Body Language

Rabbit body language

Rabbits have a language all their own. Here are some tips on interpreting your bunnies hops, kicks and grunts.

Begging
Rabbits are worse than dogs about begging, especially for sweets. Beware of giving the rabbit treats as overweight rabbits are not as healthy as trim rabbits.

Bunny hop/dance
A sign of pure joy & happiness!

Chinning
Their chin contains scent glands, so they rub their chin on items to indicate that they belong to them. Same as a cat rubbing it’s forehead on people and objects.

Circling your feet
Usually indicates sexual behavior. He/She’s in love.

Don’t touch my stuff

Rabbits often are displeased when you rearrange their cage as you clean. They are creatures of habit and when they get things just right, they like them to remain that way.

False pregnancy
Usually just unspayed females may build a nest & pull hair from their chest & stomach to line the nest. They may even stop eating as rabbits do the day before they give birth.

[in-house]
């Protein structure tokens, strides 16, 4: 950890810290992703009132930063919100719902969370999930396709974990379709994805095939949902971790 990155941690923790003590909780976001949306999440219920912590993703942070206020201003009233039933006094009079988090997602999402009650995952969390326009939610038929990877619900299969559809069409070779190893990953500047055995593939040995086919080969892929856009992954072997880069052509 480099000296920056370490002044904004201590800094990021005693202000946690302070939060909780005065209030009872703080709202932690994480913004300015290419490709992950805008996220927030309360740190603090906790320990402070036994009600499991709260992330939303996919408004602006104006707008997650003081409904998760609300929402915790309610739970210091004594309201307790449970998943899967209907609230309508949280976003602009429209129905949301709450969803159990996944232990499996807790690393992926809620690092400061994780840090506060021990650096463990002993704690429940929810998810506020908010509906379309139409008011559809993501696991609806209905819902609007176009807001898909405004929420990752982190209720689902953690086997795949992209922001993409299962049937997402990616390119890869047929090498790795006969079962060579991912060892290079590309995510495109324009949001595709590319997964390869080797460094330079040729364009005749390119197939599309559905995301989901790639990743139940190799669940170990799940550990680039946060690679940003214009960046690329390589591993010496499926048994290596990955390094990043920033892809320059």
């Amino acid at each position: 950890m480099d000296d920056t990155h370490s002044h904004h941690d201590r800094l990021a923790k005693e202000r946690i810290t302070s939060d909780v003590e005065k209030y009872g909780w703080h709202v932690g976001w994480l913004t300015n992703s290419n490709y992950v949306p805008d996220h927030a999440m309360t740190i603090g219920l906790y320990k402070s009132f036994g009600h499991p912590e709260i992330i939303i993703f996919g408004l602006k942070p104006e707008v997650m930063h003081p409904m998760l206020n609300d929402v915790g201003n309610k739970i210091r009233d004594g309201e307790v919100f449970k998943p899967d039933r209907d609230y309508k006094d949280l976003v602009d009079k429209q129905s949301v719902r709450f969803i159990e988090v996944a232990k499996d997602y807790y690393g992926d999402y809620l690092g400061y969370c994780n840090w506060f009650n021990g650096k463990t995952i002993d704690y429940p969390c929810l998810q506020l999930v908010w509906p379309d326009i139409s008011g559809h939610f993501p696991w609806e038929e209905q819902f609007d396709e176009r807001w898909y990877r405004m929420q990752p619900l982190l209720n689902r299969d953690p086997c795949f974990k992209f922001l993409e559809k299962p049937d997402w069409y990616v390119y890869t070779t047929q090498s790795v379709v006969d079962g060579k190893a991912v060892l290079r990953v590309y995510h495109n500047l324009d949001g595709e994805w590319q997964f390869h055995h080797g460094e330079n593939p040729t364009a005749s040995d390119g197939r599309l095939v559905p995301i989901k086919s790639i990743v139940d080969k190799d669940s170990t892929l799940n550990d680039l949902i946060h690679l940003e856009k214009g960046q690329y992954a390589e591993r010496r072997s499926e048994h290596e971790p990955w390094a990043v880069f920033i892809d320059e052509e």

Grunts
Usually angry, watch out or you could get bit!

Playing
Rabbits like to push or toss objects around. They may also race madly around the house, jump on and off of the couch and act like a kid that’s had too much sugar.

Shrill scream

Hurt or dying

Sniffing
May be annoyed or just talking to you

Spraying
Males that are not neutered will mark female rabbits in this manner as well as their territory. Females will also spray.

Stomping
He’s frightened, mad or trying to tell you that there’s danger (in his opinion).

Teeth Grinding
Indicates contentment, like a cats purr. Loud grinding can indicate pain.

Territory droppings

Droppings that are not in a pile, but are scattered, are signs that this territory belongs to the rabbit. This will often occur upon entering a new environment. If another rabbit lives in the same house this may always be a nuisance.

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